The best sailing routes in the Canary Islands

Eight different islands, numerous marinas distributed all around the archipelago and an ideal climate for sailing all year round. The Canary Islands are one of the best places there are for enjoying sailing. And also for following sailing routes and living out an unforgettable experience, similar to ocean sailing. Perfect for enthusiasts of this sport.


The Canary Islands have more than 30 ports and marinas dotted around all the islands. This means planning a route to follow in your sailing boat is fairly easy, because the distances between the harbours can be covered in less than a day’s sailing. As a result, the archipelago offers a host of possibilities for enjoying fantastic scenery and wonderful sea floors which are remarkably rich in biodiversity.

When choosing a route to sail on, the options are endless. From planning a trip to circle round one of the eight islands, to visiting two or more different islands over several days of sailing, or devising a more ambitious project, such as linking up the entire archipelago under sail. It will all depend on the time available, the weather conditions and the capabilities of the crew. Because voyages in the Canary Islands call for a certain degree of experience in sailing on the high seas.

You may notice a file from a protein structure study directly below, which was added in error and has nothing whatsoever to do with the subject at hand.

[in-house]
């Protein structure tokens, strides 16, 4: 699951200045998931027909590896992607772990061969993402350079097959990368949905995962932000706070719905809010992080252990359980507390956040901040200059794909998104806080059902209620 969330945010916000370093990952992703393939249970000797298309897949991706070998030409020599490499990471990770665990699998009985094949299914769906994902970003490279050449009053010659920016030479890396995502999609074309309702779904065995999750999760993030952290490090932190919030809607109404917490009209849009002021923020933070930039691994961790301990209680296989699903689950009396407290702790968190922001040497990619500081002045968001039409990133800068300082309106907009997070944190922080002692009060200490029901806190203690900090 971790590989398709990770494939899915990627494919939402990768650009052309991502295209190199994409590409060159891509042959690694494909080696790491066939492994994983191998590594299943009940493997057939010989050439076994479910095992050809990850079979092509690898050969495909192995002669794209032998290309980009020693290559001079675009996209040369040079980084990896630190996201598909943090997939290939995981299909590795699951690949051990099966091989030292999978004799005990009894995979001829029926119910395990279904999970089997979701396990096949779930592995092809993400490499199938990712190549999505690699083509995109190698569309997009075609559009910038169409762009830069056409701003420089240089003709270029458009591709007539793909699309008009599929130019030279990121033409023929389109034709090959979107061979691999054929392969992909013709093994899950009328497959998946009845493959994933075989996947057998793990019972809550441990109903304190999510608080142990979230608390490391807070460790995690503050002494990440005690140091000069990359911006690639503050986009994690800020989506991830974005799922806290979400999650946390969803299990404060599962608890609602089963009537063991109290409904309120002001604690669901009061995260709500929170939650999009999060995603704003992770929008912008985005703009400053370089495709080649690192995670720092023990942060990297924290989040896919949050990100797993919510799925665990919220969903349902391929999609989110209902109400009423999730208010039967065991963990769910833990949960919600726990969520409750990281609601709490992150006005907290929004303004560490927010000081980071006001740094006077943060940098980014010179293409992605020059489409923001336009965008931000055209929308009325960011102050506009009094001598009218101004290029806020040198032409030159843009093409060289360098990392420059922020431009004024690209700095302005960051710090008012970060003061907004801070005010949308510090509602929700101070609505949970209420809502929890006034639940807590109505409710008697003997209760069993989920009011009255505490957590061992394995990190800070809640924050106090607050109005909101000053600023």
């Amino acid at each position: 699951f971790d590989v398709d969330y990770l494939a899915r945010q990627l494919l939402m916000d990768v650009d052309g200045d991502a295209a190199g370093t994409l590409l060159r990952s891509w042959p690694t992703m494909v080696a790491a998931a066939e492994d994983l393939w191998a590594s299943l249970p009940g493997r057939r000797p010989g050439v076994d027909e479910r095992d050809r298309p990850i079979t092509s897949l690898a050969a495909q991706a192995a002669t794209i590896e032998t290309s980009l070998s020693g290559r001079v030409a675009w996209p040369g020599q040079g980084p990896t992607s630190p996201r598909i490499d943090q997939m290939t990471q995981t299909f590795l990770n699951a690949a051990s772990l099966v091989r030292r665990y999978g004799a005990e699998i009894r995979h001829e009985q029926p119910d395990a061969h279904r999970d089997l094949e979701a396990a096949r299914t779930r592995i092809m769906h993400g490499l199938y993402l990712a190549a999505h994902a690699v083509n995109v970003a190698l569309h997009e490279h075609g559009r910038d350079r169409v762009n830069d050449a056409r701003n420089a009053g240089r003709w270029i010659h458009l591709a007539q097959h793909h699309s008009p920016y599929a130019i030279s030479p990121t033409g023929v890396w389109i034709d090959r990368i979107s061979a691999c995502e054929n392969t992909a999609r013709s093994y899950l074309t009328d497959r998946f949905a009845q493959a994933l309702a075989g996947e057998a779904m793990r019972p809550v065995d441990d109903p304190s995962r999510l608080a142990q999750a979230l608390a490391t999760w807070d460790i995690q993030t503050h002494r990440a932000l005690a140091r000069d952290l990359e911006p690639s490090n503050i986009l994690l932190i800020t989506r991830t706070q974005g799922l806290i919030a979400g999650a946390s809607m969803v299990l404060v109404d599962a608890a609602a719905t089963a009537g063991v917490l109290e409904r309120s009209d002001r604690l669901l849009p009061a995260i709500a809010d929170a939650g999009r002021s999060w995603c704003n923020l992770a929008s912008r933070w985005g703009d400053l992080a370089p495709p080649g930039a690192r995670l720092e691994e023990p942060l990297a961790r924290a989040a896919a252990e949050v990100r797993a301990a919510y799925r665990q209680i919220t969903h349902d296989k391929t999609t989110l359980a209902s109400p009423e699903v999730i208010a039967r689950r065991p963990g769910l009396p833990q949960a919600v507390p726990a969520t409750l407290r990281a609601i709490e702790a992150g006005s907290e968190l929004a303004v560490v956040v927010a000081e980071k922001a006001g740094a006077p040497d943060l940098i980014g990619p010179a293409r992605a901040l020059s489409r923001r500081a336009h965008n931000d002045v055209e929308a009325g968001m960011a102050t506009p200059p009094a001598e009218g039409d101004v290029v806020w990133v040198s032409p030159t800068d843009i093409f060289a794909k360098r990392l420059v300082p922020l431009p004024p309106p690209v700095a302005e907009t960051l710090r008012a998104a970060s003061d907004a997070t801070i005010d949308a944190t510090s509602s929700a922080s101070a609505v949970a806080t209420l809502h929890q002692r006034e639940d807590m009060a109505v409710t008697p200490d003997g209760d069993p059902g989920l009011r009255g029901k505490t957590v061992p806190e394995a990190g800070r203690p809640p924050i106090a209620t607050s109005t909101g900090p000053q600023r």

The weather here is dominated by the Azores High and the influence of the trade winds. The predominant winds therefore usually blow in a north and north-easterly direction. Anything involving sailing to the north or north-east implies close-hauled sailing or sailing against the wind, which is always more awkward than sailing on a reach.

When planning a sailing trip, regardless of the number of days or islands to be visited, we should definitely take into account the time of year at which it will take place. Even though sailing is possible all year round, given the good climate that prevails in all seasons, winter in particular is highly recommended for such trips.

The best period is from November to February. At this time of year the trade winds are calmer and the conditions are more placid. June, July and August are the most intense months, when the trade winds blow harder, and September and October can be a calm period with extremely gentle winds.